Research Article: Secondary Prevention of Suicide

Date Published: June 1, 2010

Publisher: Public Library of Science

Author(s): Debora Ganz, M. Dolores Braquehais, Leo Sher

Abstract: Leo Sher and colleagues discuss recent research on interventions to prevent secondary suicide and discuss the additional research that is needed.

Partial Text: Suicide poses major threats to public health worldwide. In 2002, suicide accounted for about 30,000 deaths in the US alone [1] and approximately 877,000 deaths worldwide—1.5% of the global burden of disease [2]. Suicide should and can be prevented. 83% of people who commit suicide have had contact with a primary care physician within a year of their death and up to 66% of people who commit suicide have had such contact within a month of their death [3].

Suicide is often difficult to predict due to its complex nature [7],[8]. Some of the risk factors that contribute to suicidal behavior are shown in Box 1[1],[5],[9]–[11]. Research shows that these suicide risk factors are additive but can be divided into underlying causes such as biological and psychological factors, and more proximal stressors such as life events or a major depressive episode (Box 1) [7],[11]. Clinicians and others (termed gatekeepers by Mann et al. [12]) dealing with individuals who may be at risk for suicide should be taught to recognize, assess, and address such factors and to appropriately screen at-risk patients for suicidality.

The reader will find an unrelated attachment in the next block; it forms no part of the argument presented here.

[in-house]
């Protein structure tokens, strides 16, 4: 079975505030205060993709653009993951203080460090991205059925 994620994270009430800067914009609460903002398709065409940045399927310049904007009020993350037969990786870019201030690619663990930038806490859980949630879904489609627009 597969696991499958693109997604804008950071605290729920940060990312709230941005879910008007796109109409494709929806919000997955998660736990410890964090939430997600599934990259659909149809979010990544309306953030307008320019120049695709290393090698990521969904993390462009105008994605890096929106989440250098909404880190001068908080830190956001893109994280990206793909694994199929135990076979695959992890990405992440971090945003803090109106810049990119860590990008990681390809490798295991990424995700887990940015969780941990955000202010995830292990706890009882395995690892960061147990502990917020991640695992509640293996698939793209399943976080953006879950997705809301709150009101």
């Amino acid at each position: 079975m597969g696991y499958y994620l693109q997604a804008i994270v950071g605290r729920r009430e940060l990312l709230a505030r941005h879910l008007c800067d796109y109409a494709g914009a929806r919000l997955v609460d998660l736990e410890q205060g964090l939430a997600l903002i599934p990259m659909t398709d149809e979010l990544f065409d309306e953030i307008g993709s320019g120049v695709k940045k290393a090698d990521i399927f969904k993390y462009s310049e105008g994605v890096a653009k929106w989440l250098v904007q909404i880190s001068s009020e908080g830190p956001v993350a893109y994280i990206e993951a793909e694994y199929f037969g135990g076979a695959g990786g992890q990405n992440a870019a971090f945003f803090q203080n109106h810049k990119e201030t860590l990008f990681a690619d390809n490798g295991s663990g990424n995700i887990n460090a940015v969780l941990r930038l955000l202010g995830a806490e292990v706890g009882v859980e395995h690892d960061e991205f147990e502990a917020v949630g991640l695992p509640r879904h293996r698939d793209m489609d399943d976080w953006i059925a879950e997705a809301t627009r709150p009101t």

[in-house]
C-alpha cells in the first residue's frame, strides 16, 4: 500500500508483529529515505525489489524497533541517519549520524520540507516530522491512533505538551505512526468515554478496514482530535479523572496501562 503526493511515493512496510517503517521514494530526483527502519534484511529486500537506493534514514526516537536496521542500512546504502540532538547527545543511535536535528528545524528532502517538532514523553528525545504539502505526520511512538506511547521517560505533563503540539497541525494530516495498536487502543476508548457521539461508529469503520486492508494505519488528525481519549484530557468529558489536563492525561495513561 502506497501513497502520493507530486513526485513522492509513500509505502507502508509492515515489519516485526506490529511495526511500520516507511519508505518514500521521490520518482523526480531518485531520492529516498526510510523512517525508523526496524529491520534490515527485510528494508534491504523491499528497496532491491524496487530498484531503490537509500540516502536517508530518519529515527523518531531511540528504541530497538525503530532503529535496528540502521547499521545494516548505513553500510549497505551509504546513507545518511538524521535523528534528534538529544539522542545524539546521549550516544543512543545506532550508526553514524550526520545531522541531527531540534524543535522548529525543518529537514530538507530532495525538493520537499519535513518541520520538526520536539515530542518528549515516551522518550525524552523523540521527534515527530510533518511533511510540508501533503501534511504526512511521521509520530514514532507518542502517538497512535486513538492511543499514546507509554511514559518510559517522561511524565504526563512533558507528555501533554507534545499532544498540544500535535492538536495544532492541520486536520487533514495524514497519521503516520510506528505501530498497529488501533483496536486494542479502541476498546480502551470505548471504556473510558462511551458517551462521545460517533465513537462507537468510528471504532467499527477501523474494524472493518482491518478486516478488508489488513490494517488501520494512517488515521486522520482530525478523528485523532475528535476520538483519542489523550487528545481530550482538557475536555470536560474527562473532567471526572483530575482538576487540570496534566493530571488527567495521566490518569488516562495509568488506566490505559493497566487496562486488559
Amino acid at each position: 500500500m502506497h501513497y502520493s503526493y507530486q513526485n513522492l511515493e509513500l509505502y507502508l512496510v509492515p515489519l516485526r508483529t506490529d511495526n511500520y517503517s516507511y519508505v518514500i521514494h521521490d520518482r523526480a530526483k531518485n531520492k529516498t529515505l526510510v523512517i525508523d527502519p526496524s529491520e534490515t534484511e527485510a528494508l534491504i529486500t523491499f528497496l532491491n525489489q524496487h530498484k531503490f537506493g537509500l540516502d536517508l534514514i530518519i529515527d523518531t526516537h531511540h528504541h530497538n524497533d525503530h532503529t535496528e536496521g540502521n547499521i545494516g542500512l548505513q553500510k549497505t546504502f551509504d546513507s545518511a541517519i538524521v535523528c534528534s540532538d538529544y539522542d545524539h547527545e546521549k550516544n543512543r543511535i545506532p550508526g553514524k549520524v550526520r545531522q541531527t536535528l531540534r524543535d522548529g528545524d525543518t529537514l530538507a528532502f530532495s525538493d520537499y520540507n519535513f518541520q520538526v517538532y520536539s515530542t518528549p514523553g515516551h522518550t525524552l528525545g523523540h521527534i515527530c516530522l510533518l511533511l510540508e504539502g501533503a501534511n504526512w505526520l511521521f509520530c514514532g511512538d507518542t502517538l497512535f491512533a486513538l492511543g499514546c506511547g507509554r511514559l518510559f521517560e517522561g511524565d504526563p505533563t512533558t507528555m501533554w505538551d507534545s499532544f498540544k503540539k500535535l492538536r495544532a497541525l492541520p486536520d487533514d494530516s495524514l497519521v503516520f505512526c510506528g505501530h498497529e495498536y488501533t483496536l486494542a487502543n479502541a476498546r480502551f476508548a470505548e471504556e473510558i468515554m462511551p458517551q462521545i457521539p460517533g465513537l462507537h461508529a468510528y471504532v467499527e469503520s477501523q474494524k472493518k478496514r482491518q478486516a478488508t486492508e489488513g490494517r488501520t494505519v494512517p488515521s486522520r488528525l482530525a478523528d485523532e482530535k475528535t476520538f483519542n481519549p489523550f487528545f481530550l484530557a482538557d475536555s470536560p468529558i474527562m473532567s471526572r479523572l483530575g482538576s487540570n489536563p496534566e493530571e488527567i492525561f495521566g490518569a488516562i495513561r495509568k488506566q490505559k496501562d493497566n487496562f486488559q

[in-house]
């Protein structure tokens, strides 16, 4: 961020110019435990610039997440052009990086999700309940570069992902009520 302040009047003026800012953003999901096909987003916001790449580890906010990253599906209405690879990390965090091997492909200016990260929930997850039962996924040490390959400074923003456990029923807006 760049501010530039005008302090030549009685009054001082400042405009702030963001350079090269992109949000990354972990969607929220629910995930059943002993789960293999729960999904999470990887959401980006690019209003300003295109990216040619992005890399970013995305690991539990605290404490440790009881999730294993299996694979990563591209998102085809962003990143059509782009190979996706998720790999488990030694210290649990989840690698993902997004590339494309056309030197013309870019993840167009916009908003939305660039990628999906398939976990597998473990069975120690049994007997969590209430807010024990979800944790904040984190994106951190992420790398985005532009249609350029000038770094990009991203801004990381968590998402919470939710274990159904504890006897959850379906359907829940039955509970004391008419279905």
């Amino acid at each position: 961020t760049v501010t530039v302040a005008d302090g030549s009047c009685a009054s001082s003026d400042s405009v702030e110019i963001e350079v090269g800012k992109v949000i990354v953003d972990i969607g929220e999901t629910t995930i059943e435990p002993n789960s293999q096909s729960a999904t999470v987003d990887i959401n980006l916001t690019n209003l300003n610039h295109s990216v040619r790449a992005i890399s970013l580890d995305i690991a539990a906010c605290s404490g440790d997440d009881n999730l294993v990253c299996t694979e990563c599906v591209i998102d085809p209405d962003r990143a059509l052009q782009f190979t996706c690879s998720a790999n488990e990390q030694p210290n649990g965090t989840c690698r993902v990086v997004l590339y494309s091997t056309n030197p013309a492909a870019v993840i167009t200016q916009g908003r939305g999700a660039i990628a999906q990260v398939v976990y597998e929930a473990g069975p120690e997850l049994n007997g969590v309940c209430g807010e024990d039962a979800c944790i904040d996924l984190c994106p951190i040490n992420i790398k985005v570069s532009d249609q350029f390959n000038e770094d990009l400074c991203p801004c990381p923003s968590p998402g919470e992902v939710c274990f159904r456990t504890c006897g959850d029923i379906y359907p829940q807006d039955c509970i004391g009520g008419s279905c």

Many researchers have been trying to find biological markers related to suicidal behavior that could improve secondary suicide prevention. Several biological features related to failures in neurotransmitter and neuroendocrine systems, such as the serotonergic, noradrenergic, dopaminergic, and hypothalamic-pituitary-adrenocortical (HPA) systems, have been proposed [21],[22]. For example, considerable evidence accrued using various research approaches suggests a potentially causal association between suicidal behavior and the serotonin neurotransmission system [21]–[23]. Similarly, there is some evidence that dysregulation of HPA axis function may be involved in suicidal behavior in the context of acute stress response to life events [24],[25]. In particular, nonsuppression of the HPA axis by dexamethasone is associated with a 14-fold increase in the likelihood of suicide during 15 years of follow-up [25]. Finally, postmortem analyses of the noradrenergic system, which has been studied because it is involved in the regulation of the stress response, have revealed fewer noradrenergic neurons in the locus coeruleus, elevated brainstem levels of tyrosine hydroxylase, and reduced levels of postsynaptic adrenergic receptors in the cortex in people who commit suicide compared to the general population [24]. However, these findings may be related to an increased stress response before suicide rather than being a cause of suicide.

In a recent systematic review of suicide prevention strategies, Mann et al. [12], found evidence of effectiveness in five secondary suicide prevention methods: pharmacological interventions, psychological interventions, follow-up care, reduced access to lethal means, and responsible media reporting of suicide [12].

Despite our increasing knowledge about secondary suicide prevention, there are still many gaps in the research. The prescription of SSRIs and their impact on suicidal inclinations, especially in depressed children and adolescents, remain hotly debated topics [44]. Similarly, the most effective combinations of psychotherapeutic and pharmacologic interventions for suicidal patients have yet to be determined. And, while follow-up care has proven an effective element of suicide prevention, exactly which interventions are most effective remains unclear.



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